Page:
"I think it was good for us to come back from that third quarter," Sanchez said. I didn't want anyone to try too hard, especially me. I didn't want to try too hard to get past last week or do something different in preparation.

"We needed to do what we always do, to prove the third quarter was a fluke."

And once Sanchez got going, the rest of the offense followed.

"It was really important for Mark to feel comfortable out there," Havili said. "A lot of it depends on him and how he feels. For him to hit those first few passes, it got him going and got the offense into rhythm."

• Moala said the Trojans' confidence wasn't shaken by the loss at Oregon State, something the defense has proven by allowing just 10 points since the trip to Corvallis, Ore.

"I don't think we ever lost our swagger," he said. "I think it's just the grind of the season. Sometimes, people are going to come mentally unprepared to play, and sometimes, people are. Today, we were.

"This entire week we had an emphasis on coming ready to play and respecting the game and not showing any less than who we are."

• Sanchez said the demeanor of the team was perfect this week, and he expects to see more of the same as USC prepares to head to Arizona.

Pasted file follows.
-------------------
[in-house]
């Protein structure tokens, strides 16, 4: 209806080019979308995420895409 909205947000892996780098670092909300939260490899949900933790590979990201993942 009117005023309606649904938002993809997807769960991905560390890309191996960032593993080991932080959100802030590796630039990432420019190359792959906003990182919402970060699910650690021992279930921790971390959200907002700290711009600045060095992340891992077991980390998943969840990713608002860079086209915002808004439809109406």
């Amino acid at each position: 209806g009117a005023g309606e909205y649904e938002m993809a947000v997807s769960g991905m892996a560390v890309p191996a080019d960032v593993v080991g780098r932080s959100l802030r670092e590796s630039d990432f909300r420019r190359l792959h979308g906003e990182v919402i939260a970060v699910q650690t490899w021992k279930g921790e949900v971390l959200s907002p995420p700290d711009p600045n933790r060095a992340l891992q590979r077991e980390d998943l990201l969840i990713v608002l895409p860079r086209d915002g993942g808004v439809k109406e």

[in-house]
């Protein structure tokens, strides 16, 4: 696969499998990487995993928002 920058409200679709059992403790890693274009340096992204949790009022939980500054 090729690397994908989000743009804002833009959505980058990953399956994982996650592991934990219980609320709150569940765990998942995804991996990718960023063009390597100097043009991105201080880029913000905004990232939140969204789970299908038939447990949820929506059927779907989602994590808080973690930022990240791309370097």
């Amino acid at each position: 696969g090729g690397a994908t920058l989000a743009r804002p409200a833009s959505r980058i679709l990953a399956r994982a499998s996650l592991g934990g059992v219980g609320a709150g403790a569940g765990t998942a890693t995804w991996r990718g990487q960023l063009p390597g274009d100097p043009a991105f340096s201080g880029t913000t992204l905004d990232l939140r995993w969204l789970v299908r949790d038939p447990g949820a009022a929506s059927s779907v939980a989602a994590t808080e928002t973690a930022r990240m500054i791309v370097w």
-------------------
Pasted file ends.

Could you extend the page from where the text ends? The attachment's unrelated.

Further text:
"This proves to us that we know how to play on the road," he said. "We know how to make it business trip while still having fun. No one was joking around on the plane or giddy at the hotel. It was serious business.

"Winning is fun enough. It was great for us."

• With two touchdowns each, Turner and Ronald Johnson now are tied with Damian Williams for the team lead with five touchdown receptions each.

"It feels like a perfect day," Ronald Johnson said. "Things can get cleaned up, but it was a pretty good day."

• Turnovers and penalties had haunted USC in Pac-10 play and throughout the bulk of the season. Saturday at Washington State, the Trojans did not turn the ball over and committed just two penalties for 15 yards (a holding call and an offsides call).

"We fixed that stuff today," Carroll said.

The Trojans were also flagged for a personal foul, but since the penalty was offset with a Cougar personal foul, it doesn't count statistically.

• The 69-0 shutout was the largest shutout loss in Washington State history. It also snapped the Cougars' 280-game scoring streak - formerly the second-longest active streak.

• USC's 69 points were the most by the Trojans since they scored 70 against Arkansas in 2005.